• The Third Task takes the form of a tesseract maze, which is mathematically regular, but hard to observe and far enough outside normal experience to mess with viewers' heads. Professor Septima thinks that Hermione could have made something worse.
      Hermione: Be glad I didn't, though. If you set the champions loose inside the Grand Antiprism, they could get lost for weeks.
  • Evil Counterpart: Voldemort's traitor Unspeakable, who is a spellcrafter almost as good as Hermione and can use a Pensieve to recreate her best work.
  • Exact Words: Hermione doesn't like lying, but freely makes use of this.
    • Dobby has been ordered to report to her parents when she's in a dangerous situation, as soon as she no longer needs his protection. When she doesn't want him to immediately report the World Cup attack to her parents, she is able to point out that by the time he's about to go, she's no longer in a dangerous situation, therefore the order doesn't have to apply.
    • As per canon, Dumbledore tries to stop her from giving Harry any sensitive information over the summer before fifth year. But what she actually promises to do is not to send any sensitive information that might be intercepted, and Dobby can deliver letters securely.
  • Existential Horror: Hermione does not cope well with learning about the Dementor's Kiss and realising that souls are real, but not necessarily immortal.
  • Faking the Dead: Hermione arranges for her parents to leave the country, then disguises herself as a Death Eater and stages an attack on their house, burning it to the ground and leaving behind two corpses with falsified identifying marks. She even convinces Snape to take the credit for it with Voldemort, so that there won't be an anomalous attack that no Death Eater admits to making.
  • Fate Worse than Death:
    • Beyond their already bad canon characteristics, ghosts also can't grow mentally and are trapped in whatever mental state they were in when they died and cannot get new memories. Nearly Headless Nick speculates that they might be able to pass on if they stopped being afraid of death, but since they can't mentally or emotionally develop, that can't happen.
    • Canon briefly states that the Dementor's Kiss is worse than death, but doesn't explore the subject. Hermione, however, is deeply traumatised by learning about what it does, and doesn't start to recover until she resolves to learn the Patronus Charm so she can defend herself.
  • Foregone Conclusion: Hermione's attempts to ensure that her map of the castle is architecturally correct fails because Hogwarts is always changing. She still tries to create a map without the correct measurements, though.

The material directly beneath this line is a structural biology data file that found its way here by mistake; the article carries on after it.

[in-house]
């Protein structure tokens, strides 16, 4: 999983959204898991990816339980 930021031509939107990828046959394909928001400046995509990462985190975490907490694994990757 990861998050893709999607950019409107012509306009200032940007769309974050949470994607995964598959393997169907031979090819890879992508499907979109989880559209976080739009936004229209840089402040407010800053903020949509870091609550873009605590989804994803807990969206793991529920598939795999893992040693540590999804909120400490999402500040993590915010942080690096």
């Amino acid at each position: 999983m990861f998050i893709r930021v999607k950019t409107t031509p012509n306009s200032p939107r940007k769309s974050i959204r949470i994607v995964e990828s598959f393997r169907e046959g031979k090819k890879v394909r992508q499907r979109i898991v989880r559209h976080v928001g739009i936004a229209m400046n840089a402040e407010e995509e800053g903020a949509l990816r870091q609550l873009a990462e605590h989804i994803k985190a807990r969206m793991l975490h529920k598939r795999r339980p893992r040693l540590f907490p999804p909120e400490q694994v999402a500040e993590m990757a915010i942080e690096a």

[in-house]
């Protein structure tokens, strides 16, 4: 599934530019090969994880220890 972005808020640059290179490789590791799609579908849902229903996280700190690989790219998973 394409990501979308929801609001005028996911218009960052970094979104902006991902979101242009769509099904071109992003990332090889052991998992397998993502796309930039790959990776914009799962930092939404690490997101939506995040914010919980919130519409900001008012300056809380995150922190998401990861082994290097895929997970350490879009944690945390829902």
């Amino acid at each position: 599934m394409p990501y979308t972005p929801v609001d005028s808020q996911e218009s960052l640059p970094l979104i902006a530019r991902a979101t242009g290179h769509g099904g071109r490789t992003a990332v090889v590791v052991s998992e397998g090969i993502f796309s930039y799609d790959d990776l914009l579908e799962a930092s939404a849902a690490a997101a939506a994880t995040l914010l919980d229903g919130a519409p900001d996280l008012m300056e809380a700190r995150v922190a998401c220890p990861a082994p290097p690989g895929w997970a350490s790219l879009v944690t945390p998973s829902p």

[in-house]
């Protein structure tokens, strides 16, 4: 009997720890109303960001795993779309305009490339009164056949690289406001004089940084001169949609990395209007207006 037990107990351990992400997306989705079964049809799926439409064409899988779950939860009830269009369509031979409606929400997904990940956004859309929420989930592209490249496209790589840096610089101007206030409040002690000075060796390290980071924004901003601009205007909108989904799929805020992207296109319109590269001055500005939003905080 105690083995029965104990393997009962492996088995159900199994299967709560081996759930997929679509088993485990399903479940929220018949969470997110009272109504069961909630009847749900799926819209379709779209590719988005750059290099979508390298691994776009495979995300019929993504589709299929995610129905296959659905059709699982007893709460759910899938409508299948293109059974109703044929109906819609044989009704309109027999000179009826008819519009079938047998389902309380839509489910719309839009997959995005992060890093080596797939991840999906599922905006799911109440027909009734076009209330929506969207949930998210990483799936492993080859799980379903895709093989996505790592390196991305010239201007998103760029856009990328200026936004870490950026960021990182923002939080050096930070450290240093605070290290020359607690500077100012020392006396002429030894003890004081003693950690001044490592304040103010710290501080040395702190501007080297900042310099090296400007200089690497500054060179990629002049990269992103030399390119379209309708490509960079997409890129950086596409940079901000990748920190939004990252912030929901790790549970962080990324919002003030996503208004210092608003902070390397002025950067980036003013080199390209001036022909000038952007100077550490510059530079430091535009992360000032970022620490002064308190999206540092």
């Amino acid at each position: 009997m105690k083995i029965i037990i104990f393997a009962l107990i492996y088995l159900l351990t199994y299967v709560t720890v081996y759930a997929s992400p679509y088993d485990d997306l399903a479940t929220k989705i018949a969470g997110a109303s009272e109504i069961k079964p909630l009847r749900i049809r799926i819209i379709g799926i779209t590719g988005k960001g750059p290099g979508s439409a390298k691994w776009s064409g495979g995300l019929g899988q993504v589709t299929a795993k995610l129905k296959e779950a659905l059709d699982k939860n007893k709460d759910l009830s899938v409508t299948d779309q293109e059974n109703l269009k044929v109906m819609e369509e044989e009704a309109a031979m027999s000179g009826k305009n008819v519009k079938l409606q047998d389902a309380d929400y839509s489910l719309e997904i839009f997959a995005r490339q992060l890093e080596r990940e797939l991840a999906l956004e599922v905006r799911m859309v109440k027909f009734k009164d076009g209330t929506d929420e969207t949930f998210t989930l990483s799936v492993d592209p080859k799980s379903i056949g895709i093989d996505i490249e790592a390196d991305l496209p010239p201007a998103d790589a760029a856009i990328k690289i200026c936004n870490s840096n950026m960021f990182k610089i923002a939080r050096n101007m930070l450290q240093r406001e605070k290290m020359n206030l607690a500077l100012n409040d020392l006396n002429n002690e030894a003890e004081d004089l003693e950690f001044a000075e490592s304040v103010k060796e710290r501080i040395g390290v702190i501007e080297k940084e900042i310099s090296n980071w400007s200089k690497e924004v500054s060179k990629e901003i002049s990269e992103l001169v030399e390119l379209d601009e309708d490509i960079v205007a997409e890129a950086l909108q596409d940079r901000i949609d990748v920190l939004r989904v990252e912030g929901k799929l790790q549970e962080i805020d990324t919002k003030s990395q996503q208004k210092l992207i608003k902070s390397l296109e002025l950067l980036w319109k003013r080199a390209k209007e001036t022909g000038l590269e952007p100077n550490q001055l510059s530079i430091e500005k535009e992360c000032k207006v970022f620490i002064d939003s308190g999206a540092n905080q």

• Foreshadowing: Early in The Arithmancer, after Hermione has her Freak Out about dementors, she worries about the hypothetical scenario of Luna being Kissed by one. Very late in Lady Archimedes, to Hermione's terror, that exact thing actually happens. And then she invents a ritual to undo it.
  • Fox-Chicken-Grain Puzzle: The Ravenclaw door gives puzzles in lieu of a password, of which this is one. Ginny suggests Cutting the Knot by casting Freezing Charms on the animals and conjuring a bigger boat, which the door deems an "acceptable alternative".
  • Friend to All Living Things: Hermione, though she takes exception at Dementors.
  • Get Out!: The Grangers have a downplayed version when McGonagall tries to recruit Hermione for Hogwarts, at least until she proves magic does exist.
  • Gilligan Cut: After Harry and Ron miss catching the train in second year, all their friends are discussing how Molly and Arthur probably used the Floo Network to get them to Hogsmeade and are enjoying butterbeer. Cut to Harry and Ron on the Knight Bus.
  • Godzilla Threshold: Hermione crosses this during the final battle. She ultimately kills Bellatrix with her invention, The Deplorable Word, which she spent most of the book trying to keep secret.
  • Good with Numbers: Hermione; that's the main premise.
  • Grey Goo: Hermione worries that this is possible with the use of transfiguration and runecraft. It is.
    Hermione: Qanenu.note 
  • Groin Attack: Ginny is present when Peter Pettigrew is unmasked, and promptly kicks him between the legs for having previously (in his rat form) watched her get dressed. A few minutes later, Hermione learns that he watched her too, and kicks him again.
  • Happily Adopted: The son of Bertha Jorkins and Barty Crouch Jr, who is adopted by Septima Vector after the Battle of Hogwarts.
  • Head Desk: After having had three crazy years of Hogwarts, this is Hermione's reaction to Harry's name coming out of the Goblet of Fire.
  • Heart Is an Awesome Power:
    • Harry is not very impressed by the spells Hermione invents for him before the Second Task — until she makes him try them out. He quickly discovers that her strobing green laser is very jarring if it gets you in the eye, and when cursed to speak in iambic pentameter, he can't successfully cast a wide variety of spells, including those that might lift the curse. Cedric is later saved by learning to cast the green laser, because it travels at light-speed and throws off Barty Crouch's aim at the last moment.
      Hermione: I think I'll leave it on and see how long it takes for people to notice.
      Harry: Hermio-n-n-NEE!
      Hermione: That's what you get for criticising my spells, Harry.
    • All her life, Hermione has had to deal with people asking, "What is maths good for?" The answer is that it lets her plumb previously unknown depths of magic, from molecular rearrangement that works like permanent Transfiguration without the usual five exceptions, to the invention of a plethora of new hexes and curses with remarkable effects like bypassing shields, to successfully using Ravenclaw's Diadem.
  • Homeschooled Kids: In her fifth year, Hermione leaves Hogwarts after Christmas and gets tutorship from Slughorn.
  • Horrifying the Horror: Even a pack of Dementors is scared of Hermione after she kills one of them.
    Hermione: Boo!